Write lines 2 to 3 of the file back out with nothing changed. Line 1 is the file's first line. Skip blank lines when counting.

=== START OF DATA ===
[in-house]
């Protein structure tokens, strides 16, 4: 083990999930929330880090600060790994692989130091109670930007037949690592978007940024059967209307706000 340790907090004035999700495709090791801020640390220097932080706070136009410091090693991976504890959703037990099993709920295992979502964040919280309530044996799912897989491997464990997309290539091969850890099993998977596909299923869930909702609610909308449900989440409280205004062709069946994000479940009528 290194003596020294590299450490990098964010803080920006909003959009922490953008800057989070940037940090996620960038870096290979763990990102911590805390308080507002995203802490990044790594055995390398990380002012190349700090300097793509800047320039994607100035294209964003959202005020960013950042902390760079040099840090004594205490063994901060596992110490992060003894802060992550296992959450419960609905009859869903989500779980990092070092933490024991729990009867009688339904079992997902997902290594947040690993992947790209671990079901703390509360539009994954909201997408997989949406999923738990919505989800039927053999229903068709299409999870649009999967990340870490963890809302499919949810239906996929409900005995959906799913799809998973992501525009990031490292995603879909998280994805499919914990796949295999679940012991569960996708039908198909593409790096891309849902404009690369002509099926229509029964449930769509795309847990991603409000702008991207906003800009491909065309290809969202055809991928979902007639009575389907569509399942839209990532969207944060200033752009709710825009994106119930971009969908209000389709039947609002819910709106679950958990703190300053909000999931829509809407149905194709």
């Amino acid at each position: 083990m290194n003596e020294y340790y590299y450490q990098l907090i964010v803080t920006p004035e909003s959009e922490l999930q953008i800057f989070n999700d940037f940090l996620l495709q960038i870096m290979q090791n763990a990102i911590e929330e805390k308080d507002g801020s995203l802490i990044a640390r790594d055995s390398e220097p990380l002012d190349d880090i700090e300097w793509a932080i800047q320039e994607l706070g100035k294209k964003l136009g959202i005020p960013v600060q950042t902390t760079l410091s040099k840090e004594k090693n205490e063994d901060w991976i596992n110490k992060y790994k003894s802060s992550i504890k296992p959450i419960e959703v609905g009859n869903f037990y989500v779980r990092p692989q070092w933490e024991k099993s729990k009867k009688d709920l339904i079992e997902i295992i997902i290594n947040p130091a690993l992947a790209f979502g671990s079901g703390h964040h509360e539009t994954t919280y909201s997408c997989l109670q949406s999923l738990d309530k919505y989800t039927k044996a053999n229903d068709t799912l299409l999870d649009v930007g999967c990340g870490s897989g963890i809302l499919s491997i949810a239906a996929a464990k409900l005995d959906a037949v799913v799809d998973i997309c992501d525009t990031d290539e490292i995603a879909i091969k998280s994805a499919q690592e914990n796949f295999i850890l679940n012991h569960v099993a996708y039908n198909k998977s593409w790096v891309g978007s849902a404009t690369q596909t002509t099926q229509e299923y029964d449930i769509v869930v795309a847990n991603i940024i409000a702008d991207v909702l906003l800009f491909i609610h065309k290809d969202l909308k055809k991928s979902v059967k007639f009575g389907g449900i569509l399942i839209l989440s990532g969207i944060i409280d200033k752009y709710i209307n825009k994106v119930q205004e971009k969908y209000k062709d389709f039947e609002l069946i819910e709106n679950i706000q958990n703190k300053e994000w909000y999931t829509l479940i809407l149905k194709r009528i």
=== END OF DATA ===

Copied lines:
């Protein structure tokens, strides 16, 4: 083990999930929330880090600060790994692989130091109670930007037949690592978007940024059967209307706000 340790907090004035999700495709090791801020640390220097932080706070136009410091090693991976504890959703037990099993709920295992979502964040919280309530044996799912897989491997464990997309290539091969850890099993998977596909299923869930909702609610909308449900989440409280205004062709069946994000479940009528 290194003596020294590299450490990098964010803080920006909003959009922490953008800057989070940037940090996620960038870096290979763990990102911590805390308080507002995203802490990044790594055995390398990380002012190349700090300097793509800047320039994607100035294209964003959202005020960013950042902390760079040099840090004594205490063994901060596992110490992060003894802060992550296992959450419960609905009859869903989500779980990092070092933490024991729990009867009688339904079992997902997902290594947040690993992947790209671990079901703390509360539009994954909201997408997989949406999923738990919505989800039927053999229903068709299409999870649009999967990340870490963890809302499919949810239906996929409900005995959906799913799809998973992501525009990031490292995603879909998280994805499919914990796949295999679940012991569960996708039908198909593409790096891309849902404009690369002509099926229509029964449930769509795309847990991603409000702008991207906003800009491909065309290809969202055809991928979902007639009575389907569509399942839209990532969207944060200033752009709710825009994106119930971009969908209000389709039947609002819910709106679950958990703190300053909000999931829509809407149905194709």
């Amino acid at each position: 083990m290194n003596e020294y340790y590299y450490q990098l907090i964010v803080t920006p004035e909003s959009e922490l999930q953008i800057f989070n999700d940037f940090l996620l495709q960038i870096m290979q090791n763990a990102i911590e929330e805390k308080d507002g801020s995203l802490i990044a640390r790594d055995s390398e220097p990380l002012d190349d880090i700090e300097w793509a932080i800047q320039e994607l706070g100035k294209k964003l136009g959202i005020p960013v600060q950042t902390t760079l410091s040099k840090e004594k090693n205490e063994d901060w991976i596992n110490k992060y790994k003894s802060s992550i504890k296992p959450i419960e959703v609905g009859n869903f037990y989500v779980r990092p692989q070092w933490e024991k099993s729990k009867k009688d709920l339904i079992e997902i295992i997902i290594n947040p130091a690993l992947a790209f979502g671990s079901g703390h964040h509360e539009t994954t919280y909201s997408c997989l109670q949406s999923l738990d309530k919505y989800t039927k044996a053999n229903d068709t799912l299409l999870d649009v930007g999967c990340g870490s897989g963890i809302l499919s491997i949810a239906a996929a464990k409900l005995d959906a037949v799913v799809d998973i997309c992501d525009t990031d290539e490292i995603a879909i091969k998280s994805a499919q690592e914990n796949f295999i850890l679940n012991h569960v099993a996708y039908n198909k998977s593409w790096v891309g978007s849902a404009t690369q596909t002509t099926q229509e299923y029964d449930i769509v869930v795309a847990n991603i940024i409000a702008d991207v909702l906003l800009f491909i609610h065309k290809d969202l909308k055809k991928s979902v059967k007639f009575g389907g449900i569509l399942i839209l989440s990532g969207i944060i409280d200033k752009y709710i209307n825009k994106v119930q205004e971009k969908y209000k062709d389709f039947e609002l069946i819910e709106n679950i706000q958990n703190k300053e994000w909000y999931t829509l479940i809407l149905k194709r009528i």